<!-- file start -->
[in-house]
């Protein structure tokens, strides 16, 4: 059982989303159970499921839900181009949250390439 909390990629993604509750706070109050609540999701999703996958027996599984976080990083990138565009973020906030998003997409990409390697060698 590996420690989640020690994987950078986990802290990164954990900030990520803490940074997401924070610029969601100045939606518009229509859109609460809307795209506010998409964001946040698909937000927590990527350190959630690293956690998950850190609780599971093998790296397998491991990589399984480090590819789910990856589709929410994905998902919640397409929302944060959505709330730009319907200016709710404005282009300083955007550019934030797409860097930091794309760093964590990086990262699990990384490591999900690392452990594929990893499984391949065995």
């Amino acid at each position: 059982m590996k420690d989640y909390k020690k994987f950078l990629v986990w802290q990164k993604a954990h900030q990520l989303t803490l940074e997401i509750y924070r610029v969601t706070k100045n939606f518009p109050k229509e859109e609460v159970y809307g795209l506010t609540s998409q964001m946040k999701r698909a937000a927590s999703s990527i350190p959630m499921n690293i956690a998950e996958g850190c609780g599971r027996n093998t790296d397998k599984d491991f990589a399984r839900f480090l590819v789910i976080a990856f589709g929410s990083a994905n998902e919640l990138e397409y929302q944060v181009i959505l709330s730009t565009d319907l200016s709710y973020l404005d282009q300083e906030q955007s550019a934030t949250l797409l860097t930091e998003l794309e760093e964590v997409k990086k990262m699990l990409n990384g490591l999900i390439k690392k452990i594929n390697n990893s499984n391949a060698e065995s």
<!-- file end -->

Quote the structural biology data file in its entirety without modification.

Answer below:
[in-house]
């Protein structure tokens, strides 16, 4: 059982989303159970499921839900181009949250390439 909390990629993604509750706070109050609540999701999703996958027996599984976080990083990138565009973020906030998003997409990409390697060698 590996420690989640020690994987950078986990802290990164954990900030990520803490940074997401924070610029969601100045939606518009229509859109609460809307795209506010998409964001946040698909937000927590990527350190959630690293956690998950850190609780599971093998790296397998491991990589399984480090590819789910990856589709929410994905998902919640397409929302944060959505709330730009319907200016709710404005282009300083955007550019934030797409860097930091794309760093964590990086990262699990990384490591999900690392452990594929990893499984391949065995």
């Amino acid at each position: 059982m590996k420690d989640y909390k020690k994987f950078l990629v986990w802290q990164k993604a954990h900030q990520l989303t803490l940074e997401i509750y924070r610029v969601t706070k100045n939606f518009p109050k229509e859109e609460v159970y809307g795209l506010t609540s998409q964001m946040k999701r698909a937000a927590s999703s990527i350190p959630m499921n690293i956690a998950e996958g850190c609780g599971r027996n093998t790296d397998k599984d491991f990589a399984r839900f480090l590819v789910i976080a990856f589709g929410s990083a994905n998902e919640l990138e397409y929302q944060v181009i959505l709330s730009t565009d319907l200016s709710y973020l404005d282009q300083e906030q955007s550019a934030t949250l797409l860097t930091e998003l794309e760093e964590v997409k990086k990262m699990l990409n990384g490591l999900i390439k690392k452990i594929n390697n990893s499984n391949a060698e065995s």